A couple of months ago I received an email from a former online student who had heard of my decision to leave my current institution. His email was thoughtful and reflective and summarized his overall learning experiences from seventeen online classes taken at the college level. I have chosen to share his letter here, anonymously (with his permission), in hopes that other online instructors will identify the fundamental concerns he has expressed over instructor participation, integration of technology in support of learning, and creativity and innovation.
I have deleted specific references to disciplines to avoid identification of specific courses. I would expect these problems are widespread; therefore, my interest is to keep this conversation focused on the broad topic of quality in online teaching rather than honing in on specific classes or individuals.
I welcome your responses, thoughts, reflections in the form of comments.
I took your online Art Appreciation course a couple of semesters ago… To my surprise, I was impressed that it was a well-designed, intuitive and inspiring class with cutting-edge delivery.
I have earned two A.S. degrees … and am heading (hopefully) for the Haas School of Business at Berkeley.
In the process of earning these intermediate degrees, I have taken seventeen of my classes online. While I have surely appreciated the convenience, the experience was wholly bland and deflating (sans Art Appreciation), and in many ways disconcerting.
I taught myself *** online without the benefit of e-mail responses. I learned *** with an ever invisible professor who returned grades two months after online submissions.
*** and *** were a bit better with links to content provided by the textbook publishers (no educator creativity here).
Four *** and *** courses lent themselves well to the online environment because so much of the content was textual, but nothing cutting-edge was added.
Three *** courses added external links, but again no truly inspirational content. *** was a canned course on a CD with no additions. Imagine the missed possibilities with this class!
In the sixteen online classes other than your class, there were no blogs, no podcasts, no recorded audio or hand-drawn comments and a minimum of professor-student or peer-to-peer interaction.
I felt more or less set adrift in each of these disciplines to learn them on my own.
I appreciate your passion for expanding the educational horizons through technology, but it’s obvious that the majority of your colleagues see it as a necessary evil.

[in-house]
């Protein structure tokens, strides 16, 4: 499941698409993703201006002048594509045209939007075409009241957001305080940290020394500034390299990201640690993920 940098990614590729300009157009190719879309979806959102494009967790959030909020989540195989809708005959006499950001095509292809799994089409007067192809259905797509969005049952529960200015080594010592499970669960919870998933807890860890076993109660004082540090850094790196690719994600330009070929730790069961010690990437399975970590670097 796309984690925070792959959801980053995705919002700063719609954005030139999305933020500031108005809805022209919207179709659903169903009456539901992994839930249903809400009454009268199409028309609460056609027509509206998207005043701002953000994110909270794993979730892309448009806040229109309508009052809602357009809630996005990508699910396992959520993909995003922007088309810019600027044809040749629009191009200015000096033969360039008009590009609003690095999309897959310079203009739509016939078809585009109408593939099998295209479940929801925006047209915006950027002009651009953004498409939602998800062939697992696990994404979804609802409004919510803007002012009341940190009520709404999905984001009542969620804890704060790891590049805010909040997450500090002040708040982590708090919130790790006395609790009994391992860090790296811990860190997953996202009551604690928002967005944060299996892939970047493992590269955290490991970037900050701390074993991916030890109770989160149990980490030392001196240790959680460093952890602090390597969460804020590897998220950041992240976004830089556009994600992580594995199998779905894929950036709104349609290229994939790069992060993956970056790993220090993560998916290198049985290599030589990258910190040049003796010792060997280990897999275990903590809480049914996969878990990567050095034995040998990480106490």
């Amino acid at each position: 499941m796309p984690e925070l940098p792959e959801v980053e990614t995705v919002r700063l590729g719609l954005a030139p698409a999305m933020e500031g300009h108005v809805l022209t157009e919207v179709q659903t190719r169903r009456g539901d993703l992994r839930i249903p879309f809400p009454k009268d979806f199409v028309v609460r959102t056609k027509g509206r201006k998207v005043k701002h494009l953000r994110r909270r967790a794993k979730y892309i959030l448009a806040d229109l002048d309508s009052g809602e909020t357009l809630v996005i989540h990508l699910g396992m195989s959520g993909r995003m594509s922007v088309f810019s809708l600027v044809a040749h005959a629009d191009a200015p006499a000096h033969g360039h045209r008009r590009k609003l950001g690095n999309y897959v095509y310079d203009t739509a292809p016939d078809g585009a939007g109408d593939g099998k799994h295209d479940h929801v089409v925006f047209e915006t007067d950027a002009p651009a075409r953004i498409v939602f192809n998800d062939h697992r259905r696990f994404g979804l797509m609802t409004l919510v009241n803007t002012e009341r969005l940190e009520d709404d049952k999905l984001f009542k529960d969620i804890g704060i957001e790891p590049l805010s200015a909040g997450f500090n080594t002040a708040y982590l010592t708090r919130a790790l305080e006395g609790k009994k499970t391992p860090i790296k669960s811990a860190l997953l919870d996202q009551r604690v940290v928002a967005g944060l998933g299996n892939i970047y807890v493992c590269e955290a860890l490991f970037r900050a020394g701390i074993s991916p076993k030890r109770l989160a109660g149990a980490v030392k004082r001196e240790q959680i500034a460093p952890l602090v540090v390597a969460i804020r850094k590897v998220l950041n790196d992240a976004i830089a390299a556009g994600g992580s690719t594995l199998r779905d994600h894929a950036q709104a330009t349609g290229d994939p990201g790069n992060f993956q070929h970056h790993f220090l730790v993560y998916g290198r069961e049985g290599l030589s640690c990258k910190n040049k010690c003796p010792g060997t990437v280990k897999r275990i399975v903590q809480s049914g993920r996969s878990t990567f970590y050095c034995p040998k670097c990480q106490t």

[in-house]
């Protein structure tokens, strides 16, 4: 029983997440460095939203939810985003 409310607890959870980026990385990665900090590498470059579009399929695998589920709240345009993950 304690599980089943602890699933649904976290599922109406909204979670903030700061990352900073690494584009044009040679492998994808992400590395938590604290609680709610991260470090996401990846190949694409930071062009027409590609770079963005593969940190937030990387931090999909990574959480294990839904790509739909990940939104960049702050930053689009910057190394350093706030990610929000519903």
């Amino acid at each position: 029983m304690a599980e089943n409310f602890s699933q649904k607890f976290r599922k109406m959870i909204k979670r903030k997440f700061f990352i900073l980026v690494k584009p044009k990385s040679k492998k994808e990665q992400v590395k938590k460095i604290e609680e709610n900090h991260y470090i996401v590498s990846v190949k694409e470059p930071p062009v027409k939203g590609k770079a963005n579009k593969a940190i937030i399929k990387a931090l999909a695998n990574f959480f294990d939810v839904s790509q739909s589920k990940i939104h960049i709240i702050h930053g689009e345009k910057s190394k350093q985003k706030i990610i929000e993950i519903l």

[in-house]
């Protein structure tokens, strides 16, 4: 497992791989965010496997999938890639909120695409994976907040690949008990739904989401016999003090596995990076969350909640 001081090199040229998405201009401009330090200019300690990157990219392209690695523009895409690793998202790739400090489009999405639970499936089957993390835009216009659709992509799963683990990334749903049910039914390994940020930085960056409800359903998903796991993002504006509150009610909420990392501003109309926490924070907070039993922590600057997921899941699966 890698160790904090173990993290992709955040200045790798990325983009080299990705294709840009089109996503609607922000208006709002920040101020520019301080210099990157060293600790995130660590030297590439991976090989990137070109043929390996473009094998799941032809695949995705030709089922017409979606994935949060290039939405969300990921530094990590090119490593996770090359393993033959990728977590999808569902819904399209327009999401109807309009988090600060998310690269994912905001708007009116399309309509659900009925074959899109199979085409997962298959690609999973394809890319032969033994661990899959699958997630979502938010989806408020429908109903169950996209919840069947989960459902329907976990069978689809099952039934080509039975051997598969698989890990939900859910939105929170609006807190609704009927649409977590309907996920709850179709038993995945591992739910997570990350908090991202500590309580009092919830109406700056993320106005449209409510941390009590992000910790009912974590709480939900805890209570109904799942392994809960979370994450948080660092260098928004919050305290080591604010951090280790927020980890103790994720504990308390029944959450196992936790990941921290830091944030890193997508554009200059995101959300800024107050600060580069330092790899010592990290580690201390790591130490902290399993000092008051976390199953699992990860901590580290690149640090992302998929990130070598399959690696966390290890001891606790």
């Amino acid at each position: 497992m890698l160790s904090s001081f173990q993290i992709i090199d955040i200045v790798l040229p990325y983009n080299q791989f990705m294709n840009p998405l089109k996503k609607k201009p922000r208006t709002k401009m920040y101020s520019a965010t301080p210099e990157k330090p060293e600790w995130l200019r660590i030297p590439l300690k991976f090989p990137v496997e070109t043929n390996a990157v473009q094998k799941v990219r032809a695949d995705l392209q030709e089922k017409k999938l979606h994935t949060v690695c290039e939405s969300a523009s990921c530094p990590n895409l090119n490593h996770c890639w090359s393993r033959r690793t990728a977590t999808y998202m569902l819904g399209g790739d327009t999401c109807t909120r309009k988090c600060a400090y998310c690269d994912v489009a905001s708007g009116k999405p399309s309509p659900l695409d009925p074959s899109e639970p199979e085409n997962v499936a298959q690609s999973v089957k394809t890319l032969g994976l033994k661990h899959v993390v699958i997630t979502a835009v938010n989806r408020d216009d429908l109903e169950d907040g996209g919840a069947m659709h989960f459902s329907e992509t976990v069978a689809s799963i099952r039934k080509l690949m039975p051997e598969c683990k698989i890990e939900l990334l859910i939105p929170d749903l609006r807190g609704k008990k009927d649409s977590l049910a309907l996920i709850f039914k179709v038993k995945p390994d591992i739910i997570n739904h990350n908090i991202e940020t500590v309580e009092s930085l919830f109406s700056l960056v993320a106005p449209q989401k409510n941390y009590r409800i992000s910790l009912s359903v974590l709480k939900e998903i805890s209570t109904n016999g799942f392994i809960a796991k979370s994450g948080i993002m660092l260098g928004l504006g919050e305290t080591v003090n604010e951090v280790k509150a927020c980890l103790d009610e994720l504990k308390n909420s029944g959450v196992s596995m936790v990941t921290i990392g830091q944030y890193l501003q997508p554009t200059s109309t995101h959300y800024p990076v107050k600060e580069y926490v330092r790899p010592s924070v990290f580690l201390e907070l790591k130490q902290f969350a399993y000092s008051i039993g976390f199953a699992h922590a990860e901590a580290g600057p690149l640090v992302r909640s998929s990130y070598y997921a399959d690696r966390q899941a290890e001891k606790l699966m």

I consider myself very computer literate having built websites, databases and learned dozens of software applications.
Many nights as I have logged into Blackboard, I dreamt of what a well-designed educational site would be like and how engaging and inviting it could be. I contemplated how seamless the setup (especially for computer novices) would be, how fluid the transition from one technology to the other would be accomplished, and how the site could be easily personalized, even by those educators that were a bit overwhelmed.
We are approaching a time with “the simplicity of complexity” when processor speed, software control and breakthrough technologies are capable of transforming what heretofore has been an uninspired and disjointed application of technology in education into a collaborative tour de force.
I wish you well in your pursuit of this new paradigm. If education is the key, then educating the educators is paramount.
Best wishes on your future and your passion…
Thanks for sharing this. I passed it on to a lady whose husband works at a college that wants everything online.
Hi Mike, I am hopeful that the letter I’ve shared is taken in context with the thoughts and arguments about online learning I’ve shared in the rest of my blog posts. I am an advocate of online learning and believe strongly in both the value and need to expand online learning in higher ed as well as k-12 in America. Online learning is and should continue to transform our educational landscape to both reshape traditional patterns of learning and open new pathways to education to more students than ever before.
However, as this letter demonstrates, in recent years colleges and universities have not developed online classes with pedagogy in mind. Instead, the focus has been on capturing enrollment. Yes, the income has been stupendous. According to last year’s Sloan-C’s report, one in four higher ed students in the US took at least one online class in 2007. That’s pretty significant.
The underlying problem that remains silent too often is that the faculty are not supported with a meaningful online teaching program that equips them with an understanding of online teaching pedagogy, instructional design support, multimedia resources and online collaboration with their colleagues to discuss what’s working and what isn’t.
Just this week I had a visit with a former online student who brought me a framed artwork dedicated to me for inspiring her to bring out her creative side. As online teachers, we can fully reach and inspire our online students just as much as our on-ground students. We just need to understand how to do so and be provided with the appropriate toolkit.
Thanks for reading…